The Nose – Suite
Symphony No.1 in F minor, Op.10
The Gamblers [operatic fragment]
Ikharev – Mikhail Urusov
Shvokhnev – Sergey Aleksashkin
Krugel – Viacheslav Voynarovskiy
Uteshitelny – Sergei Leiferkus
Alexey – Mikhail Petrenko
Gavryushka – Vladimir Ognev
London Philharmonic Orchestra
Reviewed by: Richard Whitehouse
Reviewed: 24 February, 2010
Venue: Southbank Centre, London – Royal Festival Hall
Just a few weeks after his frequently impressive account of the Fourth Symphony, Vladimir Jurowski led the London Philharmonic in a programme that was devoted to Shostakovich – in which one staple of the modern orchestral repertory was framed by less familiar instances of his music for the stage.
Based on the final play by Gogol, “The Gamblers” was composed largely in 1941 but then abandoned the following year – Shostakovich’s decision to set the text word for word having drawn him into writing a potential epic whose performance in the wartime Soviet Union would have unthinkable. What remains is a 45-minute torso, taking in eight out of the 25 scenes and which pursues the starkly naturalistic word-setting of Mussorgsky (an orchestration of whose “Boris Godunov” Shostakovich had undertaken in 1940), that was not heard in public until Gennadi Rozhdestvensky conducted it in 1978. Although it has been completed (by Krysztof Meyer in 1983 and later recorded as such), the fragment makes perfect sense on its own terms: the card-game becoming a parable for the deception and counter-deception that not only informs but also motivates and determines all manner of human behaviour.
It might have made better sense to begin the concert with “The Gamblers”, as its incompleteness allied to its understatement leads to an inevitable sense of anti-climax in performance. Even so, the simple but effective staging by Irina Brown – the singers arrayed across the front of the platform alongside tables containing oversized packs of cards – generally held one’s attention, as well as pointing up the sardonic humour of the narrative. Louis Price’s designs were in keeping with its exaggerated nature, though Tim Mascall’s rather garish lighting made the overhead surtitles difficult to read.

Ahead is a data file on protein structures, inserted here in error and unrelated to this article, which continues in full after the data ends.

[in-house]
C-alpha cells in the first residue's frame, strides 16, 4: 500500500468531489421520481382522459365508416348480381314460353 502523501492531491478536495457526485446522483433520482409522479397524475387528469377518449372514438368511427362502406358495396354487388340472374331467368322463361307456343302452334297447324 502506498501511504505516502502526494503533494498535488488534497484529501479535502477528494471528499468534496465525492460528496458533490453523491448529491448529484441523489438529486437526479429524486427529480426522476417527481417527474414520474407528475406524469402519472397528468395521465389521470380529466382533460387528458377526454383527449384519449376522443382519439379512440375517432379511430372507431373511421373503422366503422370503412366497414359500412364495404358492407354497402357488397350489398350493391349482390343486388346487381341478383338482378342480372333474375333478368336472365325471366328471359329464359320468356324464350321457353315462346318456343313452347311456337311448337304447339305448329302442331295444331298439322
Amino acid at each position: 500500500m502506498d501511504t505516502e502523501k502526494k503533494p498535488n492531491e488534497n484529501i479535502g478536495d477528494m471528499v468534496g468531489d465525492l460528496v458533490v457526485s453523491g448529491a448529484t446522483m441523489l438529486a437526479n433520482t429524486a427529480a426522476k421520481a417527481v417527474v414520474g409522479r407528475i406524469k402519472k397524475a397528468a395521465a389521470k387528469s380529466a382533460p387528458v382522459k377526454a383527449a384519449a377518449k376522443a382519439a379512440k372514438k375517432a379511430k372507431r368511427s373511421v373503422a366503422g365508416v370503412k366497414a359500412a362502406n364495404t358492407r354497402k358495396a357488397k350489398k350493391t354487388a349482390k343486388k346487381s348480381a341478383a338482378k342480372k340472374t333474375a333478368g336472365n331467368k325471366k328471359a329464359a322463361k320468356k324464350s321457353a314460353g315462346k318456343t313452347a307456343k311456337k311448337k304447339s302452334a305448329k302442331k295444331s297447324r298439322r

The performance was a fine one. Mikhail Urusov was alive to the vainglorious quality that is Ikharev’s failing in his assessment of others – namely the motley triumvirate of Shvokhnev, suavely taken by Sergey Aleksashkin; Krugel, his wheedling insistence finely captured by Viacheslav Voynarovskiy; and Uteshitelny, whose heart-on-sleeve frankness dominates the closing stages and was sung by Sergei Leiferkus with no mean eloquence. Mikhail Petrenko was persuasive in the false heartiness as typifies Alexey, while Vladimir Ognev gave a characterful showing as the opportunist Gavryushka – his song with balalaika reprised by Rozhdestvensky to round off the fragment more effectively. Jurowski directed with a sure feel for Shostakovich’s inimitable orchestration, its combining of earthiness and sophistication a sure pointer to the idiom he was to explore more intensively during his final decade.
Contrast between this and the determinedly ‘left field’ provocation that typifies “The Nose” (1928) could not be greater. Although an advance trailer, the Suite gives a convincing resumé of the opera as a whole – especially when Jurowski unfolded its seven sections as an unbroken continuity, creating a dramatic momentum that overcame the non-chronological nature of the selection. As tellingly as Urusov and Leiferkus made their vocal contributions, it was the playing of the LPO that most often claimed the attention – not least in the near anarchy of the percussion-only interlude and the manic energy of the ‘Galop’ that follows it in Scene Three. Derived directly from the opera – with its ten percussionists as well as important parts for piano and balalaika – the Suite is unlikely to become a regular concert item, making such a well-realised opportunity to hear it such as this the more welcome.
Certainly Jurowski had the measure both of this and the First Symphony – neither underplaying its youthful recklessness nor overlooking its pointers to the composer’s maturity. Transitions between the ironic and explosive extremes of the first movement were adroitly handled, with the contrasts of angularity and mystery in the scherzo equally well coordinated. The plangent quality of the Lento was conveyed without affectation (and with some superb woodwind playing), while the lead-in to the finale was expertly rendered. If a degree of blatancy crept into the climactic stages, this was necessary to reconcile the disparate musical elements: certainly there was no lack of cumulative intensity as the movement arrives at its decisive but never bombastic coda. London has heard some excellent performances of this work over recent years, and this was among the finest.